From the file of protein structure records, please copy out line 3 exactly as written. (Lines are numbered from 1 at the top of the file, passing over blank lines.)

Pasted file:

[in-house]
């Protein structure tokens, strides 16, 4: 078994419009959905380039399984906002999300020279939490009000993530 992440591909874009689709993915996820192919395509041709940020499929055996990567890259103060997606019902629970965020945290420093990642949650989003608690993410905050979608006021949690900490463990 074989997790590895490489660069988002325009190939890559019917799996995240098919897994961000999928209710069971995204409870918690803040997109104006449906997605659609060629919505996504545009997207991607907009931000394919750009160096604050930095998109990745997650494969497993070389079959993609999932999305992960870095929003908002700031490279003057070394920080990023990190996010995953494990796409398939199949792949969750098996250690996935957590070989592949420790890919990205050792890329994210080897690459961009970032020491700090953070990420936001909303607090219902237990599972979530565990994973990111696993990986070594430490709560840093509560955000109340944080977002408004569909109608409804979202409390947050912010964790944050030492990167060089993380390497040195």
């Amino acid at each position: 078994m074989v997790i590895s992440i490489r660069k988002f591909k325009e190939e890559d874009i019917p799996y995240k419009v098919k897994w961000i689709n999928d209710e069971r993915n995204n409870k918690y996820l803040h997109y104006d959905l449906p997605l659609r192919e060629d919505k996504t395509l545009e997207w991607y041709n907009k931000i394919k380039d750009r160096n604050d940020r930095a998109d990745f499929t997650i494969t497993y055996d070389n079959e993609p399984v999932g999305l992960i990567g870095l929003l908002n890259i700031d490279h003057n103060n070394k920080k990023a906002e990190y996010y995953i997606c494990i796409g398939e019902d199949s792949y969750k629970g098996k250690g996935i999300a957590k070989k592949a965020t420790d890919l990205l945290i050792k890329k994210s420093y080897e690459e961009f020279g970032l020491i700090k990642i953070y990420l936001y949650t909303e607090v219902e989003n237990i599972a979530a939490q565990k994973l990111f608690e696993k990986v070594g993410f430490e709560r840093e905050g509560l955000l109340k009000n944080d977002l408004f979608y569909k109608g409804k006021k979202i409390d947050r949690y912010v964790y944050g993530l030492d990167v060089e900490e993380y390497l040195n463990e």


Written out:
């Amino acid at each position: 078994m074989v997790i590895s992440i490489r660069k988002f591909k325009e190939e890559d874009i019917p799996y995240k419009v098919k897994w961000i689709n999928d209710e069971r993915n995204n409870k918690y996820l803040h997109y104006d959905l449906p997605l659609r192919e060629d919505k996504t395509l545009e997207w991607y041709n907009k931000i394919k380039d750009r160096n604050d940020r930095a998109d990745f499929t997650i494969t497993y055996d070389n079959e993609p399984v999932g999305l992960i990567g870095l929003l908002n890259i700031d490279h003057n103060n070394k920080k990023a906002e990190y996010y995953i997606c494990i796409g398939e019902d199949s792949y969750k629970g098996k250690g996935i999300a957590k070989k592949a965020t420790d890919l990205l945290i050792k890329k994210s420093y080897e690459e961009f020279g970032l020491i700090k990642i953070y990420l936001y949650t909303e607090v219902e989003n237990i599972a979530a939490q565990k994973l990111f608690e696993k990986v070594g993410f430490e709560r840093e905050g509560l955000l109340k009000n944080d977002l408004f979608y569909k109608g409804k006021k979202i409390d947050r949690y912010v964790y944050g993530l030492d990167v060089e900490e993380y390497l040195n463990e």